Lighting Occupancy Sensors

Occupancy sensors are typically smaller and less powerful than full-fledged motion sensors. Generally, they are used indoors to provide light on demand in hallways, stairwells, bathrooms, janitors closets and other places where it may not be convenient or practical to flip a switch. These sensors can also do their part in enhancing security by alerting you when someone has entered an area.

A typical occupancy sensor looks like a 4 or 5 inch half dome and sticks a mere two inches out from the wall. They often have two or three 1/2 inch threaded sockets for small lights right at the source. This type gets you 180 degrees of motion sensitivity so it can "look" up and down a hallway 40 feet long and 25 feet across. A vandal proof lens will help keep the device from malicious attacks. It helps to have a sensor that can work with dimmers and electronic ballasts.

A more compact version looks like a simple wall switch plate without the switch. The sensor is good for up to 20 feet which makes it ideal for small spaces such as bathrooms, closets, and stairwells. It would also be effective in a short passageway.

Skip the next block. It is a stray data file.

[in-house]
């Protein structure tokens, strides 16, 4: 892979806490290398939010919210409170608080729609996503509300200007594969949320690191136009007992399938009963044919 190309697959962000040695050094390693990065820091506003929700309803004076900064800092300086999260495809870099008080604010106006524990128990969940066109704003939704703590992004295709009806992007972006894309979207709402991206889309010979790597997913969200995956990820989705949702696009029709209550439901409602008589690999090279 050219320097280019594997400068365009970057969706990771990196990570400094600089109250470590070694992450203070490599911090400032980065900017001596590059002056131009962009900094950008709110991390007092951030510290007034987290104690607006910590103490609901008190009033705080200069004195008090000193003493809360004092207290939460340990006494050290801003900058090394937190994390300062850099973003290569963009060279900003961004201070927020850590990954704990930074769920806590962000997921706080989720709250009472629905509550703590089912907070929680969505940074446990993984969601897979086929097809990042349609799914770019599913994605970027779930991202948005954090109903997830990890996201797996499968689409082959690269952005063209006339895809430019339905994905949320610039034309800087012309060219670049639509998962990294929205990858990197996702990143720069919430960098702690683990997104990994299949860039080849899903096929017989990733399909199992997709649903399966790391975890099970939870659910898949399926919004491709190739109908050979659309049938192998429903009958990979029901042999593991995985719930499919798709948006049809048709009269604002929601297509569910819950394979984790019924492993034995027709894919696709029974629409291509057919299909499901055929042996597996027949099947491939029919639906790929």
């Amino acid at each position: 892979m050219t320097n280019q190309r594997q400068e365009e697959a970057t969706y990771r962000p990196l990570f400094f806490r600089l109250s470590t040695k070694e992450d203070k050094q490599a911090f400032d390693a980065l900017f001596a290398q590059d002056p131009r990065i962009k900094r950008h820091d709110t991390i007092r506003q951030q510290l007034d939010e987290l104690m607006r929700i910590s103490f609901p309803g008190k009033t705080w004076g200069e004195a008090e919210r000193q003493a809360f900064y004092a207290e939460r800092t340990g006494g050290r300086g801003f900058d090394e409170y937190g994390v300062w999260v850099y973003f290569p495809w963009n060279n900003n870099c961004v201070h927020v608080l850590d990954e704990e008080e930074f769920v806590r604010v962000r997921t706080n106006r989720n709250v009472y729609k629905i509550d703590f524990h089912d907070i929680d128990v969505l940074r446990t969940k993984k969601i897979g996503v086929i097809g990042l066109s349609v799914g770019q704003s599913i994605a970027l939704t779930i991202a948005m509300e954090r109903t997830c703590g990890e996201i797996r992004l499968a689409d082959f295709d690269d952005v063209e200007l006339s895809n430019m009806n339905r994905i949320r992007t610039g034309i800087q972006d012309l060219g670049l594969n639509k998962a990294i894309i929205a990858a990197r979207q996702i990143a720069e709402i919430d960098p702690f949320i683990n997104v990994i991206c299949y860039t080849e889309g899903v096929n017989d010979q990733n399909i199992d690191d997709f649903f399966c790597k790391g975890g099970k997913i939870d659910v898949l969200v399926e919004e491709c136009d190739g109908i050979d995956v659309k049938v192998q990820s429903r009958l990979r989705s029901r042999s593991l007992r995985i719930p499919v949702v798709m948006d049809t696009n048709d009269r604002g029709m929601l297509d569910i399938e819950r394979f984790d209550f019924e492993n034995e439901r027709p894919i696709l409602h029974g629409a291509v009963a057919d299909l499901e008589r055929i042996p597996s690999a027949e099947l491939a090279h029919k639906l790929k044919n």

For a wider range, get a ceiling mounted sensor with a full 360 degrees of view. Set in the center of a room, it can detect entrances from multiple points and monitor motion over the tops of cubicle walls. These sensors can scan a 25 or even 50 foot radius, responding to motion from anywhere within. This makes such sensors ideal for hallways as well. A single such motion sensor could cover an entire 100 foot hallway.

You can even get a simple kit to retrofit your below cabinet lights to work with a motion sensor. Suddenly, a dark workshop with a switch at the far end is no longer a series of hazards to be navigated. Walk across the floor in safety and flip the lights on.

All these occupancy sensors should come with an adjustable time delay. You may want the lights to stay on just long enough for someone to reach a switch if they want to (say, 10 seconds). Or you may want a single motion to keep the lights going for 15 minutes, giving you ample time to work. (If you get lost in thought for longer than that, just wave your arms and the lights will come back on.)

As with outdoor motion sensors, make sure that whatever motion sensor you purchase is rated to control the number of watts you plan to attach to it.

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